Today we’re kicking off a new regular feature here on the blog: an interview series with thought-leaders from around the open geo world. The rise of mobile and particularly smart phones means that most of us now carry around a device with us that knows more or less where we are at all times. This data opens amazing new possibilities, but also many new technical and cultural challenges. The implications will probably take a generation or two for humanity to fully digest - this is a technical shift as profound as the electrification. We hope that by highlighting different voices from all parts of the open geo community we can help stimulate the discussion and push forward the cause of open geo data.  We hope to publish a new interview every few weeks. Please feel free to get in touch and let us know who you’d like us to interview going forward.

We start our series today with a discussion with Kevin Pomfret, Executive Director of the Centre for Spatial Law and Policy

Kevin, thanks for taking the time to speak with us.

1. What got you into the open geo scene?

As a former satellite imagery analyst , I became interested in the open geo community as soon as I became aware of the community. As a former satellite imagery analyst I was interested in its potential. As a lawyer and the founder and Executive Director of the Centre for Spatial Law and Policy I was intrigued by the legal issues.

2. What is the Centre for Spatial Law and Policy? 

The Centre is a non-profit organization with a mission to raise awareness of the legal and policy issues that impact the collection/use/storage/distribution of geoinformation. The legal communities tend to be reactive, and as a result, it has not kept pace the rapid advancements of geospatial technology and the applications that use geoinformation. As a result, the legal and geospatial communities are struggling to adapt existing laws and policies to the emerging “location-enabled” society. The Centre is trying to raise awareness of these issues and their impact. 

3. There’s been some discussion recently on whether the OSM’s license, specifically it’s share-alike property, hurts or helps adoption of OpenStreetMap. What do you think?

The share-alike provision in the Open Database License (ODbL) is a condition. Like any other licensing condition, it limits the use of the licensed material, in this case OSM data. 

4. One of the big challenges facing the OSM community is that it is literally a global community, so you have not just many different opinions, but also different legal cultures, perspectives, norms, ways of working, jurisdictions, etc. Given that context, and the pain of the past license change, is it possible for OSM to stay flexible and adapt it’s legal framework over time, or are we destined to keep the status quo?</span></span>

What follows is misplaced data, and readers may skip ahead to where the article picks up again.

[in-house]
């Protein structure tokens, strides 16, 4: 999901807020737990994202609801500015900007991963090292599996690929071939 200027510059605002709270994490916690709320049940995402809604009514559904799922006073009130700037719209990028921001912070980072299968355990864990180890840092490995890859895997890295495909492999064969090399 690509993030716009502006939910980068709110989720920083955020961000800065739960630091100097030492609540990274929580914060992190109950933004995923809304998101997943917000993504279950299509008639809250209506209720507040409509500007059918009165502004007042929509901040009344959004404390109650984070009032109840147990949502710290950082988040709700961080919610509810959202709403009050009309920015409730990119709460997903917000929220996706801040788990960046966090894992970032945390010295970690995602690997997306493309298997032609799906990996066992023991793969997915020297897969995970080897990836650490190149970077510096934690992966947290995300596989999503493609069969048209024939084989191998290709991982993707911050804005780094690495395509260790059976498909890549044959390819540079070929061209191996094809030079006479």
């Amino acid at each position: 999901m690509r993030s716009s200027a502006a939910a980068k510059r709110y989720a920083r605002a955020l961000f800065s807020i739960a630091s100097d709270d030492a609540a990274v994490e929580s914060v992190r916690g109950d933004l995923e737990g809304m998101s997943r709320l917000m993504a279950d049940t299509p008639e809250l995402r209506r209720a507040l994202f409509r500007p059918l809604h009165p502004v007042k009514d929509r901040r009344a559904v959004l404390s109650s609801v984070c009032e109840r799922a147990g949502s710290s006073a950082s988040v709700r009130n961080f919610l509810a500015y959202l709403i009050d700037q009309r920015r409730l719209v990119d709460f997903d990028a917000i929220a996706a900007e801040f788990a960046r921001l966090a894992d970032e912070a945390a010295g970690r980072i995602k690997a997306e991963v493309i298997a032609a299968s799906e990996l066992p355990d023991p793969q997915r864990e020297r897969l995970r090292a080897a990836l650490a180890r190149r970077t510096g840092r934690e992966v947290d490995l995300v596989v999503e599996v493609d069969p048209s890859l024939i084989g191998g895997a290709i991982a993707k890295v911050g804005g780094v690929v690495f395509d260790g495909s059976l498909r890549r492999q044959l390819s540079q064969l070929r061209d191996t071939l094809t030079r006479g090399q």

I would like to believe that an organization that was created to challenge the status quo can create a governance structure that can be flexible enough to adapt to the fast changing geospatial community. However it is not going to be easy. 

**5\. Data privacy has been a huge legal/technical topic in the news over the last few years. How do you see that playing out in the geo space?**
_I expect that the geospatial community will struggle with data protection/privacy issues associated with geospatial data for a number of years. One of the reasons is that the attributes of geospatial data that make it such a powerful tool for so many applications also raise a number of privacy concerns. I expect that over time some nations will develop a legal and policy framework that will address the most critical concerns but still allow for the geospatial community to thrive. Others nations will develop laws and policies that will be overly restrictive and will stifle innovation and growth. The engagement of the geospatial community will be critical in determining which of these two scenarios evolve._
**6\. OpenStreetMap just celebrated its 10 year anniversary. What is your prediction of where the project will be 10 years from now?**
_I have two children, both in their early 20s. If I had tried to predict the person they would become 10 years ago, I would have been badly mistaken. So I am going to pass on this question, other than to say that in my experience as a parent, the next 10 years will go a long way in defining what the project will be in long term._ 

Many thanks Kevin for being our first interviewee. We look forward to many more.